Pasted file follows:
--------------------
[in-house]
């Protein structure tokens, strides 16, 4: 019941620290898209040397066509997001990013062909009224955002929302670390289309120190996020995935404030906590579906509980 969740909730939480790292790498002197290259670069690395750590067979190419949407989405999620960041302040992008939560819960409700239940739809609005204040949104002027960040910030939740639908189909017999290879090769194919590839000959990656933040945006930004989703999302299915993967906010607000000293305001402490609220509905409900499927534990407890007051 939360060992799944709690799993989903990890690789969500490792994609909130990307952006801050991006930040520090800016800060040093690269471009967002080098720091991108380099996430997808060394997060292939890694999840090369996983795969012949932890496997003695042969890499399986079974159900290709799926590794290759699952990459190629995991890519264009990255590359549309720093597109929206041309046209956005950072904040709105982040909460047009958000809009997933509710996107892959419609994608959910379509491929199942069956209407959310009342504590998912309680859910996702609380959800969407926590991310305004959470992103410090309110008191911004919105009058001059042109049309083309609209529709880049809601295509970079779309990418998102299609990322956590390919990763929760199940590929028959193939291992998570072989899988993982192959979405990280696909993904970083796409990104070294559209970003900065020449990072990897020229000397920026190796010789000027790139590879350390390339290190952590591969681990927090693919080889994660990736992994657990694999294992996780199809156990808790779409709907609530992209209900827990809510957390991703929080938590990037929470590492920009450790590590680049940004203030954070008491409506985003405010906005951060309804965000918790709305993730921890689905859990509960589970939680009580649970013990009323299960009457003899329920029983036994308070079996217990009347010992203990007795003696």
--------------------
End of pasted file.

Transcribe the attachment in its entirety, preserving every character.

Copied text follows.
[in-house]
């Protein structure tokens, strides 16, 4: 019941620290898209040397066509997001990013062909009224955002929302670390289309120190996020995935404030906590579906509980 969740909730939480790292790498002197290259670069690395750590067979190419949407989405999620960041302040992008939560819960409700239940739809609005204040949104002027960040910030939740639908189909017999290879090769194919590839000959990656933040945006930004989703999302299915993967906010607000000293305001402490609220509905409900499927534990407890007051 939360060992799944709690799993989903990890690789969500490792994609909130990307952006801050991006930040520090800016800060040093690269471009967002080098720091991108380099996430997808060394997060292939890694999840090369996983795969012949932890496997003695042969890499399986079974159900290709799926590794290759699952990459190629995991890519264009990255590359549309720093597109929206041309046209956005950072904040709105982040909460047009958000809009997933509710996107892959419609994608959910379509491929199942069956209407959310009342504590998912309680859910996702609380959800969407926590991310305004959470992103410090309110008191911004919105009058001059042109049309083309609209529709880049809601295509970079779309990418998102299609990322956590390919990763929760199940590929028959193939291992998570072989899988993982192959979405990280696909993904970083796409990104070294559209970003900065020449990072990897020229000397920026190796010789000027790139590879350390390339290190952590591969681990927090693919080889994660990736992994657990694999294992996780199809156990808790779409709907609530992209209900827990809510957390991703929080938590990037929470590492920009450790590590680049940004203030954070008491409506985003405010906005951060309804965000918790709305993730921890689905859990509960589970939680009580649970013990009323299960009457003899329920029983036994308070079996217990009347010992203990007795003696």